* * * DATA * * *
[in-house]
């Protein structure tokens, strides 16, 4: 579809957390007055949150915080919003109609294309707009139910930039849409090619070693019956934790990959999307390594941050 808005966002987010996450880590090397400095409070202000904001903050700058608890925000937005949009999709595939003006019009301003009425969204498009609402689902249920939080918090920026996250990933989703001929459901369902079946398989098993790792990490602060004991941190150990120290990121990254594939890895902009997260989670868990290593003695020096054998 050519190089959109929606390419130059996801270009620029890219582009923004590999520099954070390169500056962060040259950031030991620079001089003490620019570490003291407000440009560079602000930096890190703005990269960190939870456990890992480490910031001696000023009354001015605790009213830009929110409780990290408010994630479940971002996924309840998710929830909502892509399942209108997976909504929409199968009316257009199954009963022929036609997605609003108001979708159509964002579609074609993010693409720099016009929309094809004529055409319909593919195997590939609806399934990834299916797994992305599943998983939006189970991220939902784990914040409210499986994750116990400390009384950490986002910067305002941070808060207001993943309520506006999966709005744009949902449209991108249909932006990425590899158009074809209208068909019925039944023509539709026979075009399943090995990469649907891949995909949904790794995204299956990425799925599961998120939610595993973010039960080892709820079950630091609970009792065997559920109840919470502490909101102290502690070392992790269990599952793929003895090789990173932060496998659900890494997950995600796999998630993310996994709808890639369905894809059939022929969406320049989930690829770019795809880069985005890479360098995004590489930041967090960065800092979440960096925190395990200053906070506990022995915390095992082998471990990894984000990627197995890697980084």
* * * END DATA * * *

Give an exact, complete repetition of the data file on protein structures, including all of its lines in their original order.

[in-house]
């Protein structure tokens, strides 16, 4: 579809957390007055949150915080919003109609294309707009139910930039849409090619070693019956934790990959999307390594941050 808005966002987010996450880590090397400095409070202000904001903050700058608890925000937005949009999709595939003006019009301003009425969204498009609402689902249920939080918090920026996250990933989703001929459901369902079946398989098993790792990490602060004991941190150990120290990121990254594939890895902009997260989670868990290593003695020096054998 050519190089959109929606390419130059996801270009620029890219582009923004590999520099954070390169500056962060040259950031030991620079001089003490620019570490003291407000440009560079602000930096890190703005990269960190939870456990890992480490910031001696000023009354001015605790009213830009929110409780990290408010994630479940971002996924309840998710929830909502892509399942209108997976909504929409199968009316257009199954009963022929036609997605609003108001979708159509964002579609074609993010693409720099016009929309094809004529055409319909593919195997590939609806399934990834299916797994992305599943998983939006189970991220939902784990914040409210499986994750116990400390009384950490986002910067305002941070808060207001993943309520506006999966709005744009949902449209991108249909932006990425590899158009074809209208068909019925039944023509539709026979075009399943090995990469649907891949995909949904790794995204299956990425799925599961998120939610595993973010039960080892709820079950630091609970009792065997559920109840919470502490909101102290502690070392992790269990599952793929003895090789990173932060496998659900890494997950995600796999998630993310996994709808890639369905894809059939022929969406320049989930690829770019795809880069985005890479360098995004590489930041967090960065800092979440960096925190395990200053906070506990022995915390095992082998471990990894984000990627197995890697980084």